Suit: Leagues’ block of sports gambling cost racetrack $139M
NEWARK, N.J. (AP) A New Jersey horse racing association filed a legal action against the four major pro sports leagues and the NCAA Thursday, claiming the leagues cost one of the state’s racetracks more than $130 million in lost revenue by blocking legal sports betting.
The action filed by the New Jersey Thoroughbred Horsemen’s Association claims the leagues acted in bad faith when they sought a restraining order in 2014 to block Monmouth Park Racetrack from offering sports betting, because the pro leagues were actively promoting and endorsing businesses that made millions from fantasy sports games that rely on individual player performances.
The leagues and the NCAA sued then-Republican Gov. Chris Christie after Christie signed a law lifting bans on sports betting at casinos and racetracks.
The leagues had argued that expanding sports betting outside of four states where it is allowed – only Nevada allows single-game wagering – would damage the integrity of the games. They also argued New Jersey’s law violated the 1992 federal Professional and Amateur Sports Protection Act that barred states from authorizing sports betting.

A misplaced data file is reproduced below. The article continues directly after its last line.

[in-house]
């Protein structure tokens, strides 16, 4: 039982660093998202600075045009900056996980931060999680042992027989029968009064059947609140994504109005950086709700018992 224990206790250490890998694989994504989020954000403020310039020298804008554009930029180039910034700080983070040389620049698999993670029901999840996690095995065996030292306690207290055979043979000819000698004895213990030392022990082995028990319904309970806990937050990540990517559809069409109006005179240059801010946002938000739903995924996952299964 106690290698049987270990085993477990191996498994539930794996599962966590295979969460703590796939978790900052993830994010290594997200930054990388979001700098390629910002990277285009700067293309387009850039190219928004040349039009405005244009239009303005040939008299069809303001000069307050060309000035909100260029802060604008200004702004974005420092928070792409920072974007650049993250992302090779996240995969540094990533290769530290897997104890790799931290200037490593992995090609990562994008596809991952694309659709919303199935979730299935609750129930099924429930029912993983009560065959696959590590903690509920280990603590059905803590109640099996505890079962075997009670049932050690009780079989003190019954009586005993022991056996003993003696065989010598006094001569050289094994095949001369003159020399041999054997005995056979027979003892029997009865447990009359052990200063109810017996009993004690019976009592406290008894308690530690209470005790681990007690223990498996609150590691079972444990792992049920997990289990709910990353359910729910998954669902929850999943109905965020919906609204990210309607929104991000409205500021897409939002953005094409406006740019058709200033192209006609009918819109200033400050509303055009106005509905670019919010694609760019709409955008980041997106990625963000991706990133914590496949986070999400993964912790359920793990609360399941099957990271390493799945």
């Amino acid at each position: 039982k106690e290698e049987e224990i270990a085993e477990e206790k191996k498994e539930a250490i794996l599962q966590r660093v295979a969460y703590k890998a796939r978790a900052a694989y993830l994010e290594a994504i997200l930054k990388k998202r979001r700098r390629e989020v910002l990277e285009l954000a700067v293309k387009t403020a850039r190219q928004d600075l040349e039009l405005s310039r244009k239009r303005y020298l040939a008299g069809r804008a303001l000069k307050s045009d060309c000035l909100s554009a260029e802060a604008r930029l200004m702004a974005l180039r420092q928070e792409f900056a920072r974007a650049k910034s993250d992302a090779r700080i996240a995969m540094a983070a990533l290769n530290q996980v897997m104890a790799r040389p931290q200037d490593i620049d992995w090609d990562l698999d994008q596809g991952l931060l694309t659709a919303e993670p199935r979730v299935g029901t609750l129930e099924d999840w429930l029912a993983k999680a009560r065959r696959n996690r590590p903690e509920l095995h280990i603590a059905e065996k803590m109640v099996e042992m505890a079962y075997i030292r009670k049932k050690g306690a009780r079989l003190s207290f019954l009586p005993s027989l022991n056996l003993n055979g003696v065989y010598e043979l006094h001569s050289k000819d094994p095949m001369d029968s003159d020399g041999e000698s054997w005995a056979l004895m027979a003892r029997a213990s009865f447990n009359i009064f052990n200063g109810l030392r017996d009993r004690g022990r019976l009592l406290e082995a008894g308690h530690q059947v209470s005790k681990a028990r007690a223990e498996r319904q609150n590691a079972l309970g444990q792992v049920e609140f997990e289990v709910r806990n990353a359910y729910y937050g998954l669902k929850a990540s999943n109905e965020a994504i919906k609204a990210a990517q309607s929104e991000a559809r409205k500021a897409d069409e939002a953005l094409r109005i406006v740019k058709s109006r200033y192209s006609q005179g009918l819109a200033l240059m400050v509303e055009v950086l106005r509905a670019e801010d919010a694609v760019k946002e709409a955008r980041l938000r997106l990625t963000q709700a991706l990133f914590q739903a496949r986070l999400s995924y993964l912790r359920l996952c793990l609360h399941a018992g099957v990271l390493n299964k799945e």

After a yearslong legal battle, the Supreme Court this month sided with New Jersey and struck down PASPA, writing that the law was unconstitutional.
The horsemen’s association’s filing claims Monmouth Park would have made $139 million in revenue from sports betting between November 2014, when a judge imposed a permanent injunction barring the state from offering sports betting, and this month’s Supreme Court ruling.
”During the intervening years the Leagues’ actions nearly put Monmouth Park out of business, inflicted significant financial and emotional hardship on hundreds of innocent Monmouth Park workers, and jeopardized the continued viability of New Jersey’s entire equine industry,” the filing alleges.
The filing seeks payment of a $3.4 million bond the leagues posted in 2014 to secure any loss the horsemen’s association might suffer during the time the temporary restraining order was in effect.
It also seeks an evidentiary hearing to determine the total damages owed by the leagues.
Spokesmen for the National Basketball Association, Major League Baseball, NCAA and National Football League didn’t immediately return messages seeking comment Thursday.
This version corrects that the filing was a motion seeking damages and not a separate lawsuit.